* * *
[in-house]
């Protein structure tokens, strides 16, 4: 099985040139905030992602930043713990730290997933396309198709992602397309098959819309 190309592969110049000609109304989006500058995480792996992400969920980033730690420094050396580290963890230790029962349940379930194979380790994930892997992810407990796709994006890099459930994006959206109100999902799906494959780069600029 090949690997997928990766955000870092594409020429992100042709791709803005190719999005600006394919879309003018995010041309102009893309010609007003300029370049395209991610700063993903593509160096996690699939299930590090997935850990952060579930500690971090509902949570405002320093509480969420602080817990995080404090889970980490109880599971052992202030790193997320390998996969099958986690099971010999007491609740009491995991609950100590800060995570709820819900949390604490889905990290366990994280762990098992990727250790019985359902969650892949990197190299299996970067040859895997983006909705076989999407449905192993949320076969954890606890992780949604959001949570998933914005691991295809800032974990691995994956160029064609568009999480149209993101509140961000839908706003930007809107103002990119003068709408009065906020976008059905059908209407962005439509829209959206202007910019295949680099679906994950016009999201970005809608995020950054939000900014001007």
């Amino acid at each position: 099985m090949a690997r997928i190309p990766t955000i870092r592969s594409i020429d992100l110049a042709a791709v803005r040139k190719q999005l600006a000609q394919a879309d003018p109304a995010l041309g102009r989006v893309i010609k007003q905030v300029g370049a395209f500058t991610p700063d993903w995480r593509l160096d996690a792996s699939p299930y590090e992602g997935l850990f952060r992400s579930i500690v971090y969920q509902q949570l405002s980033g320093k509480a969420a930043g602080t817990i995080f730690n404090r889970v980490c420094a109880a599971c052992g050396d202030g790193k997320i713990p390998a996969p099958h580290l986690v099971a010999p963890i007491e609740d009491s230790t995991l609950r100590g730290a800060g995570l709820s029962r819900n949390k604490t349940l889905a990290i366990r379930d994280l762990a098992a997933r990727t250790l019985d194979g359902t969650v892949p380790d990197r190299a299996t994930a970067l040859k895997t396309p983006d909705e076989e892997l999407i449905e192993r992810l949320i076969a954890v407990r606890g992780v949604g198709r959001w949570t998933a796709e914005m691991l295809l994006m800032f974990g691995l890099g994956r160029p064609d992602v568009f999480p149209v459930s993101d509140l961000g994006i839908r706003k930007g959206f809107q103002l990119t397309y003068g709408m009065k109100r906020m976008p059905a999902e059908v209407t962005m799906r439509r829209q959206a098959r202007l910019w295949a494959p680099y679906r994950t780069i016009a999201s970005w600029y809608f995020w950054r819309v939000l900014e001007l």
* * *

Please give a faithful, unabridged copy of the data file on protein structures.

[in-house]
């Protein structure tokens, strides 16, 4: 099985040139905030992602930043713990730290997933396309198709992602397309098959819309 190309592969110049000609109304989006500058995480792996992400969920980033730690420094050396580290963890230790029962349940379930194979380790994930892997992810407990796709994006890099459930994006959206109100999902799906494959780069600029 090949690997997928990766955000870092594409020429992100042709791709803005190719999005600006394919879309003018995010041309102009893309010609007003300029370049395209991610700063993903593509160096996690699939299930590090997935850990952060579930500690971090509902949570405002320093509480969420602080817990995080404090889970980490109880599971052992202030790193997320390998996969099958986690099971010999007491609740009491995991609950100590800060995570709820819900949390604490889905990290366990994280762990098992990727250790019985359902969650892949990197190299299996970067040859895997983006909705076989999407449905192993949320076969954890606890992780949604959001949570998933914005691991295809800032974990691995994956160029064609568009999480149209993101509140961000839908706003930007809107103002990119003068709408009065906020976008059905059908209407962005439509829209959206202007910019295949680099679906994950016009999201970005809608995020950054939000900014001007």
């Amino acid at each position: 099985m090949a690997r997928i190309p990766t955000i870092r592969s594409i020429d992100l110049a042709a791709v803005r040139k190719q999005l600006a000609q394919a879309d003018p109304a995010l041309g102009r989006v893309i010609k007003q905030v300029g370049a395209f500058t991610p700063d993903w995480r593509l160096d996690a792996s699939p299930y590090e992602g997935l850990f952060r992400s579930i500690v971090y969920q509902q949570l405002s980033g320093k509480a969420a930043g602080t817990i995080f730690n404090r889970v980490c420094a109880a599971c052992g050396d202030g790193k997320i713990p390998a996969p099958h580290l986690v099971a010999p963890i007491e609740d009491s230790t995991l609950r100590g730290a800060g995570l709820s029962r819900n949390k604490t349940l889905a990290i366990r379930d994280l762990a098992a997933r990727t250790l019985d194979g359902t969650v892949p380790d990197r190299a299996t994930a970067l040859k895997t396309p983006d909705e076989e892997l999407i449905e192993r992810l949320i076969a954890v407990r606890g992780v949604g198709r959001w949570t998933a796709e914005m691991l295809l994006m800032f974990g691995l890099g994956r160029p064609d992602v568009f999480p149209v459930s993101d509140l961000g994006i839908r706003k930007g959206f809107q103002l990119t397309y003068g709408m009065k109100r906020m976008p059905a999902e059908v209407t962005m799906r439509r829209q959206a098959r202007l910019w295949a494959p680099y679906r994950t780069i016009a999201s970005w600029y809608f995020w950054r819309v939000l900014e001007l």